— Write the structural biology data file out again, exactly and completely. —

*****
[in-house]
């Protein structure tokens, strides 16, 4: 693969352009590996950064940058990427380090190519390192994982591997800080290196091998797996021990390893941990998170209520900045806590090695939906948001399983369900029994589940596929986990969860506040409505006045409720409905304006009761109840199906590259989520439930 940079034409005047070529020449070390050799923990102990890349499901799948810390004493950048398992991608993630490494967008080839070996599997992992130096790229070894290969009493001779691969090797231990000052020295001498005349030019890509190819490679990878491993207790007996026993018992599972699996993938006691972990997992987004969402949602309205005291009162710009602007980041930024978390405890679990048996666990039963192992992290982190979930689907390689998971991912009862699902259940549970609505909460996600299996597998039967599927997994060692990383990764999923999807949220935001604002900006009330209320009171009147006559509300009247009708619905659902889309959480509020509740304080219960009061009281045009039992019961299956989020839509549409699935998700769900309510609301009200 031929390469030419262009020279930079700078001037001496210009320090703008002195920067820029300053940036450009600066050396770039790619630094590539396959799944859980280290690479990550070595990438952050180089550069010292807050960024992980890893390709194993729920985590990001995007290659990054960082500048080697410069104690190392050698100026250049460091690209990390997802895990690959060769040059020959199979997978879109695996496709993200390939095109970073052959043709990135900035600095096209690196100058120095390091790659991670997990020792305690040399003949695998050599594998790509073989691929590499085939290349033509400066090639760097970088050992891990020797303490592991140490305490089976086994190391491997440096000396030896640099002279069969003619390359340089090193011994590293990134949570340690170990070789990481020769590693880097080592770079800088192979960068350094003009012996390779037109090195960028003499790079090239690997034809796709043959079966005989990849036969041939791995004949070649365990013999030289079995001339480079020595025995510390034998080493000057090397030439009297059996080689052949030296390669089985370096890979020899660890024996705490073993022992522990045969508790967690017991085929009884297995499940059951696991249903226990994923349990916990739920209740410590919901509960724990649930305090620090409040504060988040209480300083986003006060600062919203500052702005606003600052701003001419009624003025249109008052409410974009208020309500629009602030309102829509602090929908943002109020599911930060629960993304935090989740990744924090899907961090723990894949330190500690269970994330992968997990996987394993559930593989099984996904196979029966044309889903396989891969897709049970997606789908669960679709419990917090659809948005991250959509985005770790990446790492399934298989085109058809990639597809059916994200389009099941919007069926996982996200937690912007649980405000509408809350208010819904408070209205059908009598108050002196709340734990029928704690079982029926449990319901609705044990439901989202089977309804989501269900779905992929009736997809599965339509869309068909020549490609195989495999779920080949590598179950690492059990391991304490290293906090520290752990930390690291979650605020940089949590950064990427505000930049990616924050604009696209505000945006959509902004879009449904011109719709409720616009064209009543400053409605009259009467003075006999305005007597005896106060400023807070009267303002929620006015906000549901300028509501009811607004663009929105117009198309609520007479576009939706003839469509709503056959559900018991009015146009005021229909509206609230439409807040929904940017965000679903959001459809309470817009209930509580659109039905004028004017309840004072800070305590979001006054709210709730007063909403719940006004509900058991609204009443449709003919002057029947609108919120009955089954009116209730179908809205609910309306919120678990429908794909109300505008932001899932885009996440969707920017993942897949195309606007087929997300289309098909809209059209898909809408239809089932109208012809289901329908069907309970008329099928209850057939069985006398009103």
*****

[in-house]
């Protein structure tokens, strides 16, 4: 693969352009590996950064940058990427380090190519390192994982591997800080290196091998797996021990390893941990998170209520900045806590090695939906948001399983369900029994589940596929986990969860506040409505006045409720409905304006009761109840199906590259989520439930 940079034409005047070529020449070390050799923990102990890349499901799948810390004493950048398992991608993630490494967008080839070996599997992992130096790229070894290969009493001779691969090797231990000052020295001498005349030019890509190819490679990878491993207790007996026993018992599972699996993938006691972990997992987004969402949602309205005291009162710009602007980041930024978390405890679990048996666990039963192992992290982190979930689907390689998971991912009862699902259940549970609505909460996600299996597998039967599927997994060692990383990764999923999807949220935001604002900006009330209320009171009147006559509300009247009708619905659902889309959480509020509740304080219960009061009281045009039992019961299956989020839509549409699935998700769900309510609301009200 031929390469030419262009020279930079700078001037001496210009320090703008002195920067820029300053940036450009600066050396770039790619630094590539396959799944859980280290690479990550070595990438952050180089550069010292807050960024992980890893390709194993729920985590990001995007290659990054960082500048080697410069104690190392050698100026250049460091690209990390997802895990690959060769040059020959199979997978879109695996496709993200390939095109970073052959043709990135900035600095096209690196100058120095390091790659991670997990020792305690040399003949695998050599594998790509073989691929590499085939290349033509400066090639760097970088050992891990020797303490592991140490305490089976086994190391491997440096000396030896640099002279069969003619390359340089090193011994590293990134949570340690170990070789990481020769590693880097080592770079800088192979960068350094003009012996390779037109090195960028003499790079090239690997034809796709043959079966005989990849036969041939791995004949070649365990013999030289079995001339480079020595025995510390034998080493000057090397030439009297059996080689052949030296390669089985370096890979020899660890024996705490073993022992522990045969508790967690017991085929009884297995499940059951696991249903226990994923349990916990739920209740410590919901509960724990649930305090620090409040504060988040209480300083986003006060600062919203500052702005606003600052701003001419009624003025249109008052409410974009208020309500629009602030309102829509602090929908943002109020599911930060629960993304935090989740990744924090899907961090723990894949330190500690269970994330992968997990996987394993559930593989099984996904196979029966044309889903396989891969897709049970997606789908669960679709419990917090659809948005991250959509985005770790990446790492399934298989085109058809990639597809059916994200389009099941919007069926996982996200937690912007649980405000509408809350208010819904408070209205059908009598108050002196709340734990029928704690079982029926449990319901609705044990439901989202089977309804989501269900779905992929009736997809599965339509869309068909020549490609195989495999779920080949590598179950690492059990391991304490290293906090520290752990930390690291979650605020940089949590950064990427505000930049990616924050604009696209505000945006959509902004879009449904011109719709409720616009064209009543400053409605009259009467003075006999305005007597005896106060400023807070009267303002929620006015906000549901300028509501009811607004663009929105117009198309609520007479576009939706003839469509709503056959559900018991009015146009005021229909509206609230439409807040929904940017965000679903959001459809309470817009209930509580659109039905004028004017309840004072800070305590979001006054709210709730007063909403719940006004509900058991609204009443449709003919002057029947609108919120009955089954009116209730179908809205609910309306919120678990429908794909109300505008932001899932885009996440969707920017993942897949195309606007087929997300289309098909809209059209898909809408239809089932109208012809289901329908069907309970008329099928209850057939069985006398009103």